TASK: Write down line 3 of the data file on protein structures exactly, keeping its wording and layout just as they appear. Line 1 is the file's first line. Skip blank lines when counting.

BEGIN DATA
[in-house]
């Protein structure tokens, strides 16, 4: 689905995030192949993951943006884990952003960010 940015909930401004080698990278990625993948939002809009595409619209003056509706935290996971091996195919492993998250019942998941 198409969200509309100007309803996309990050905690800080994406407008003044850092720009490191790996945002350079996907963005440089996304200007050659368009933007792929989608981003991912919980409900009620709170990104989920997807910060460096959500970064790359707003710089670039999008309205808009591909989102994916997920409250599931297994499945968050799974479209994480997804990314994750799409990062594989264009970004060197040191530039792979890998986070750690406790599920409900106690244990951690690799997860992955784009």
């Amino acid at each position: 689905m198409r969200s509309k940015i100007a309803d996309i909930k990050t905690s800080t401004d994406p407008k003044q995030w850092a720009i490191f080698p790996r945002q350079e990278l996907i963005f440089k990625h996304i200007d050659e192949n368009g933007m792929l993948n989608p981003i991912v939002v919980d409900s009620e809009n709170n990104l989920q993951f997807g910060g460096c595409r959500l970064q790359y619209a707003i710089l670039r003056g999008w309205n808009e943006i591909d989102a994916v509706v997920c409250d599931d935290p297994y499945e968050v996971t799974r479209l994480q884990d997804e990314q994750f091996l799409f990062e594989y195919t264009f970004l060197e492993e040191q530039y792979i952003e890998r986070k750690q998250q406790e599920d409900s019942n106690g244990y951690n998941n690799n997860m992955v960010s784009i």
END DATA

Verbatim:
């Amino acid at each position: 689905m198409r969200s509309k940015i100007a309803d996309i909930k990050t905690s800080t401004d994406p407008k003044q995030w850092a720009i490191f080698p790996r945002q350079e990278l996907i963005f440089k990625h996304i200007d050659e192949n368009g933007m792929l993948n989608p981003i991912v939002v919980d409900s009620e809009n709170n990104l989920q993951f997807g910060g460096c595409r959500l970064q790359y619209a707003i710089l670039r003056g999008w309205n808009e943006i591909d989102a994916v509706v997920c409250d599931d935290p297994y499945e968050v996971t799974r479209l994480q884990d997804e990314q994750f091996l799409f990062e594989y195919t264009f970004l060197e492993e040191q530039y792979i952003e890998r986070k750690q998250q406790e599920d409900s019942n106690g244990y951690n998941n690799n997860m992955v960010s784009i």